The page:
Social media is becoming more and more influential in today’s world and, whether you like it or not, no sector of the economy is spared. What is the impact of social media on restaurants? How do some people use the power of social networking to their benefit? And what do you do if you find yourself in an embarrassing situation like having a blogger who refuses to pay the restaurant bill?
This topic was the subject of a very interesting panel discussion at Chef Sache in Cologne animated by Ralf Bos.
It is not an easy subject and the same issues also apply beyond the food and wine world. In many cases there is no right or wrong answer.
The panelists were German chef Thomas Buhner, Giovanni Zanetti, the Wine Punk, Dr Ingo Scheuermann, a professor of finance who is crazy about food and fine-dining and writes about food on www.culinary-insights.de and Sebastian Wussler who created the Chefstalk Project.
Giovanni Zanetti has a winery in Italy and sells pretty much all his wine by marketing via Facebook. “I first thought that it was stupid to do this but then discovered that this was actually ideal. I started in this way because of lack of money. I could not work on a proper marketing campaign. But the community grew. Not all of the community engage but it is always helpful to be able to reach a large community,” Zanetti said.
Sebastian Wussler said that when they were working on a project in Berlin to organise a German culinary week, they sold tickets via social media. “We had a tremendous response. We organised an event in Singapore and guests even came from Chicago for the event. This thing can only spread via the web,” he said.
Dr Scheuermann spoke of the development of blogging and said love them or hate them they are now very much part of the scene and here to stay. “There was a lot of hype in 2007 and 2008 but things have settled down now and they are now complementary to food guides. You need to ask yourself why do people read food blogs? The reality is that many do not want to wait for next year’s recommendations in a food guide.”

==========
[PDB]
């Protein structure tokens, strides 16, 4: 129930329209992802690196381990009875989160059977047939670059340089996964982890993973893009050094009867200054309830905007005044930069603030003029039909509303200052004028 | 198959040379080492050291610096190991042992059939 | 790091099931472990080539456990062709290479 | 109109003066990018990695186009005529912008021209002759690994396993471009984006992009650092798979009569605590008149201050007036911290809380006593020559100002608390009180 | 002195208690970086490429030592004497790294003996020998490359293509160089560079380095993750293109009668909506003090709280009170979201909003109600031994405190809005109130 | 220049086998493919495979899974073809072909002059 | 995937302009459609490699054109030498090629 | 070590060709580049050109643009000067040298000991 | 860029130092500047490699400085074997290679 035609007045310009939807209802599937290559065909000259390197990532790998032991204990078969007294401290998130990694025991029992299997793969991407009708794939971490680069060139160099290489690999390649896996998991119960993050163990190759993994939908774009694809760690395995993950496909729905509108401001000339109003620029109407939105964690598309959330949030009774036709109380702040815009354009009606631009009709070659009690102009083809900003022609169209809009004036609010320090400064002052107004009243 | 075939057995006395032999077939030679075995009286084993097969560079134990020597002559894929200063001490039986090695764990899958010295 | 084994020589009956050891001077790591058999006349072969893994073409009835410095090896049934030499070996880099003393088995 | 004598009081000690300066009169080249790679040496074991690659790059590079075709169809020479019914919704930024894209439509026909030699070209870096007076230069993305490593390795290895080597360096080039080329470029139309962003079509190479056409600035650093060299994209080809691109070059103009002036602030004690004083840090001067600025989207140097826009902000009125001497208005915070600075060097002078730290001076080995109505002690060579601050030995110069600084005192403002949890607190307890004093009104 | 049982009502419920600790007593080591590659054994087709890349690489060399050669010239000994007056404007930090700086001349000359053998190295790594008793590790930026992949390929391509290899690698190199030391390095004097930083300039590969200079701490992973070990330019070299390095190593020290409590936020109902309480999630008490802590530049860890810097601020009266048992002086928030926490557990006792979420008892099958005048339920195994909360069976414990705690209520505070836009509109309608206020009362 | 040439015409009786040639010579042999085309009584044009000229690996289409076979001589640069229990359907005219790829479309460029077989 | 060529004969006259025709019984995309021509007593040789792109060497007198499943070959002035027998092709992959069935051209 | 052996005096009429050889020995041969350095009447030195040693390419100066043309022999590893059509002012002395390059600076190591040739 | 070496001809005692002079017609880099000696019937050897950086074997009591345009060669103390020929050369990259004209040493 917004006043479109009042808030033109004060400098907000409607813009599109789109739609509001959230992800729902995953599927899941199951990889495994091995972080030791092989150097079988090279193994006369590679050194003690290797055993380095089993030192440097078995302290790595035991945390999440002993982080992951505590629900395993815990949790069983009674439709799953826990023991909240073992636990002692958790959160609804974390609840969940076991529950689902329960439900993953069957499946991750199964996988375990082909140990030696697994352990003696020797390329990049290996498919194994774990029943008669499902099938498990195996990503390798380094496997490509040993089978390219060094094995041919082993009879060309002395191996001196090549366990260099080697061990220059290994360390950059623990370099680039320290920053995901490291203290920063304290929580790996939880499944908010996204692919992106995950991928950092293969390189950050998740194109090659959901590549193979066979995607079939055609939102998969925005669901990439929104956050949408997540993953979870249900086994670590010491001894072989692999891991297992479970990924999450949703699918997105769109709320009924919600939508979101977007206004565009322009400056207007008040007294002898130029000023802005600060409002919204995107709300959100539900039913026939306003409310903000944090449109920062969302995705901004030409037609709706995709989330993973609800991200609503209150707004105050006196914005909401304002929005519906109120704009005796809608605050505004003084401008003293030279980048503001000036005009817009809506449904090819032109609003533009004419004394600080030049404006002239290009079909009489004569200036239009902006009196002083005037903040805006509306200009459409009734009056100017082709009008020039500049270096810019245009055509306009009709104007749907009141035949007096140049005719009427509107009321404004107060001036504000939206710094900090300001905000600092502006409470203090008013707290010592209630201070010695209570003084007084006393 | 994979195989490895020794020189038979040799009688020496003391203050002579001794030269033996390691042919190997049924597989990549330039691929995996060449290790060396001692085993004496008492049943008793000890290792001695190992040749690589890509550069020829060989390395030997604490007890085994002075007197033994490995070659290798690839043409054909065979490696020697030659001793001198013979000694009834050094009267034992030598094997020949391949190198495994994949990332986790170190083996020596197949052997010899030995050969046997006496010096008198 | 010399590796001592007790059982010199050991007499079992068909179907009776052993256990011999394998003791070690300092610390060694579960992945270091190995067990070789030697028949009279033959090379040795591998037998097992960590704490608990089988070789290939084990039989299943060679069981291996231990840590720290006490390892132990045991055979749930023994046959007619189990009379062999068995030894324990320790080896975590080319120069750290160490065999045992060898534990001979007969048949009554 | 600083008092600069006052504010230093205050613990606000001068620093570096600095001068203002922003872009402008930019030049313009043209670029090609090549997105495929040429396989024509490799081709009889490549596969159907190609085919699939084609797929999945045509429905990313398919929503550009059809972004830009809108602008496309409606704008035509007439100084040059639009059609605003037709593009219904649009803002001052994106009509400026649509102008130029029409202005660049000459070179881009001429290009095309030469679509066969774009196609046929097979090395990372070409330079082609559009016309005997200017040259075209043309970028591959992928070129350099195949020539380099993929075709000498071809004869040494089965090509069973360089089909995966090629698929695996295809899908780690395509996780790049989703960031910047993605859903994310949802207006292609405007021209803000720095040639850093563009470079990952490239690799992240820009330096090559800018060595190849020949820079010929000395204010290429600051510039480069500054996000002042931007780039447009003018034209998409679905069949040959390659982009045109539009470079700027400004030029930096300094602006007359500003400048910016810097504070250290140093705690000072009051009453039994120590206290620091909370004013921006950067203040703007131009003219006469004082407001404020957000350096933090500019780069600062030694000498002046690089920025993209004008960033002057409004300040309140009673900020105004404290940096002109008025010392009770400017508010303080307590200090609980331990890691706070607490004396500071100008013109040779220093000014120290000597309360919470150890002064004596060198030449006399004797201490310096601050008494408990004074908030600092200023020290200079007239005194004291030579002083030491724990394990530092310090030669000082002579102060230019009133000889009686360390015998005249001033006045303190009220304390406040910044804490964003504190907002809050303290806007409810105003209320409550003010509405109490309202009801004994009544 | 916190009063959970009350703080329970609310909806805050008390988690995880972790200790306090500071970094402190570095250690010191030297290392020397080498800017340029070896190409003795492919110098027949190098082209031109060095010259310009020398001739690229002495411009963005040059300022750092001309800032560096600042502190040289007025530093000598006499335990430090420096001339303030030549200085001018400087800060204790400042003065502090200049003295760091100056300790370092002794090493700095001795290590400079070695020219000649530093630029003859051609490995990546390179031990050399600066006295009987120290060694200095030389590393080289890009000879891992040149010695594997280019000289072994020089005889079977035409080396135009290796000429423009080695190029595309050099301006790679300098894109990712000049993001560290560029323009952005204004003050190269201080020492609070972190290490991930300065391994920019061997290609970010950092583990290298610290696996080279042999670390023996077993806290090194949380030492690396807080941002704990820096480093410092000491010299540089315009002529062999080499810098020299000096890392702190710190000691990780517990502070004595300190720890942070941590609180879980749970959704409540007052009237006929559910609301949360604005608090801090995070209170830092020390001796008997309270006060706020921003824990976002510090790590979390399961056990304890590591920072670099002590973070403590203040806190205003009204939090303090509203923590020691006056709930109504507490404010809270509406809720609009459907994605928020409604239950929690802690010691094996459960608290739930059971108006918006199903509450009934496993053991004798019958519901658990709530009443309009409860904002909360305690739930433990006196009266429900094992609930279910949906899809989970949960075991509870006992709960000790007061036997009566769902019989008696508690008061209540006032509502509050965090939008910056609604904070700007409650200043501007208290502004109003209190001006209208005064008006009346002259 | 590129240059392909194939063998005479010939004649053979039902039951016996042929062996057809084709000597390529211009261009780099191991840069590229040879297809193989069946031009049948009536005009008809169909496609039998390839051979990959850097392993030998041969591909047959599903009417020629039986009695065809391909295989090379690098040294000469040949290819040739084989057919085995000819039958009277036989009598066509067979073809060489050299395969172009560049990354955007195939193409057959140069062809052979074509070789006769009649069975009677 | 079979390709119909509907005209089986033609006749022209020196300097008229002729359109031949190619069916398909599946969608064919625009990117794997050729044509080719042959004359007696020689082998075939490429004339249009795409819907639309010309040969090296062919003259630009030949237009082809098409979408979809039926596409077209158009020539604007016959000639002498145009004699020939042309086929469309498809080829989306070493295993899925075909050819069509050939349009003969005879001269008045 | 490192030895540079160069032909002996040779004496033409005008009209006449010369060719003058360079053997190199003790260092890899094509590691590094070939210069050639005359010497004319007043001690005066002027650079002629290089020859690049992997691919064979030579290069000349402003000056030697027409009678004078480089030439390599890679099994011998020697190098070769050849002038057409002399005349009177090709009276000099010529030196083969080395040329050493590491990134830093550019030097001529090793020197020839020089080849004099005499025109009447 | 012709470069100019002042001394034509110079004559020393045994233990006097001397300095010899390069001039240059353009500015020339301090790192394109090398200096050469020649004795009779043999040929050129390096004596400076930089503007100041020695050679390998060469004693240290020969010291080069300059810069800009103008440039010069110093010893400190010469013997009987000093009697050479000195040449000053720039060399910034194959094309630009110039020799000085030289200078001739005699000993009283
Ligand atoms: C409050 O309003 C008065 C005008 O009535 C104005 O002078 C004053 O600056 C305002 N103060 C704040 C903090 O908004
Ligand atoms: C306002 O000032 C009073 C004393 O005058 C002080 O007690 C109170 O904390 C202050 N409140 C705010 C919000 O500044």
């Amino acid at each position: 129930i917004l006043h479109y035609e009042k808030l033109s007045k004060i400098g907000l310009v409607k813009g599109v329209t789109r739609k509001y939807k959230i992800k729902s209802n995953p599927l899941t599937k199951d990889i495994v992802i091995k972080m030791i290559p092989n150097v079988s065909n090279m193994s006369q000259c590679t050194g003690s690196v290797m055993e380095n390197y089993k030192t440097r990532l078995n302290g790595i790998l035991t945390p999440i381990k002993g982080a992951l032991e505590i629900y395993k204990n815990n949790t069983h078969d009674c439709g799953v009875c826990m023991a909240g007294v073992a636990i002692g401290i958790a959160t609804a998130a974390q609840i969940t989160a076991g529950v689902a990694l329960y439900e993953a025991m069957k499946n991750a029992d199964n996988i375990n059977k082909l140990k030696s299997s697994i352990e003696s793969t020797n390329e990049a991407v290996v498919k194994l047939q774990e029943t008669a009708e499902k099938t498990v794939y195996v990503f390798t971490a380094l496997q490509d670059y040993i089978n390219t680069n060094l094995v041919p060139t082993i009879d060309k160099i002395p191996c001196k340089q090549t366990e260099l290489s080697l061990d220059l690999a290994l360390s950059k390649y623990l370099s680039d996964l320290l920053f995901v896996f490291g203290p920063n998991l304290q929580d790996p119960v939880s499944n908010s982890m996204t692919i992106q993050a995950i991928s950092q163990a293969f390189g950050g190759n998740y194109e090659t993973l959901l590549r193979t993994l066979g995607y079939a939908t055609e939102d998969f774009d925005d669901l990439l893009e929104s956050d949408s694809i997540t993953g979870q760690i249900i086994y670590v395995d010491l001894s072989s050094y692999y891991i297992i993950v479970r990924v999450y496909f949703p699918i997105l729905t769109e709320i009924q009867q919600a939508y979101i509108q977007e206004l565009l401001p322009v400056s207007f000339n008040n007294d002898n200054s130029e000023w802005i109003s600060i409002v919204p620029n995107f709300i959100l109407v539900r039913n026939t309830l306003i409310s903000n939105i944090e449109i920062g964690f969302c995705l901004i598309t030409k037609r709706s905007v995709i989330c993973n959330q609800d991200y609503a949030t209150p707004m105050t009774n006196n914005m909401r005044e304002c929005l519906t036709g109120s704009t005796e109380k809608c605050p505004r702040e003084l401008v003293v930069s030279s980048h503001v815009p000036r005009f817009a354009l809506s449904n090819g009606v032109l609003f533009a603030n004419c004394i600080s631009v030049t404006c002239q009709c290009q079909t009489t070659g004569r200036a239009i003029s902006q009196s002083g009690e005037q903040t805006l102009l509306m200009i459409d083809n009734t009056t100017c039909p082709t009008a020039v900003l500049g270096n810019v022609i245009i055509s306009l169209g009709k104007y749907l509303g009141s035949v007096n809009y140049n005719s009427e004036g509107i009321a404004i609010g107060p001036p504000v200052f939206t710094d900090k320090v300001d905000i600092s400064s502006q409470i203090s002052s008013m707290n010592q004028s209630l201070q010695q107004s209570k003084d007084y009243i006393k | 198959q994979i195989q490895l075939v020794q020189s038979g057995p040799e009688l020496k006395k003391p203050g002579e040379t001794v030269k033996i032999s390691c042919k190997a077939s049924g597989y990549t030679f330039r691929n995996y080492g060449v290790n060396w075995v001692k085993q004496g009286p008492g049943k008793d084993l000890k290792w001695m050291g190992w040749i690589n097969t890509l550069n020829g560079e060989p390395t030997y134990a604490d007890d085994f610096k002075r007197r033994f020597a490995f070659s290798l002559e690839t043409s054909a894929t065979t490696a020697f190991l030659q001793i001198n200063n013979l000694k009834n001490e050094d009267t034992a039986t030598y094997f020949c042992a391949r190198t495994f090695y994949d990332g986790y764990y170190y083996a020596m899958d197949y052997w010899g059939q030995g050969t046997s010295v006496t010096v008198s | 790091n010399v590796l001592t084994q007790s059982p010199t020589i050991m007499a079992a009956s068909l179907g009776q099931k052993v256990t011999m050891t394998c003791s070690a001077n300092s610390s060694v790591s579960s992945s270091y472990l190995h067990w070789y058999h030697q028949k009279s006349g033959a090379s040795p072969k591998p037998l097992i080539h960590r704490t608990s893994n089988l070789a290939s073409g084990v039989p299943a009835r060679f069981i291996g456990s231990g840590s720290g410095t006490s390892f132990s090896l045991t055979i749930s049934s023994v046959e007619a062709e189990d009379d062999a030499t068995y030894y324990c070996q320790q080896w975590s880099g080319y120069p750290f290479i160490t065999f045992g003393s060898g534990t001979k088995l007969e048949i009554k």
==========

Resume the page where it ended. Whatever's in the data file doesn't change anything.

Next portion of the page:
There was a debate about whether a blogger or food critic should pay or not in a restaurant. It is a thorny issue that is rather sensitive because of objectivity, ethics and conflict of interest that might emerge. There was no right or wrong answer other than agreement that this could be embarrassing both for the blogger and for the restaurant.
The panelists noted that it was important to remember the power of the customer nowadays, whether they are bloggers or not. A good or bad comment can be extremely powerful whether it is on a blog, Facebook or any other website. Giovanni Zanetti said that you needed to be able to use social media but at the end of the day, the quality of the product you are selling is crucial. “If you have reach but no quality, it will not work in the long run.”
Chef Thomas Buhner said that he took time to get on social media but recognised its importance nowadays. Obviously if you are being followed, you tend to be a good performer and performance is important.
Buhner asked whether there was a conflict between generations? There are restaurants or chefs who do not have a Twitter account but are still fully booked every night. “There are few who do not really care about social media. They just focus on great dishes and are fully booked. Is this a wrong approach?”
There are obviously cultural differences in different countries which result in different approaches to social media. There are countries which are more open than others. It was evident from the discussion that the German culinary world was still more cautious than other countries in its approach to social networking. But there seemed to be a recognition that restaurants also need customers and social networking was a good way to engage with people and sell an experience.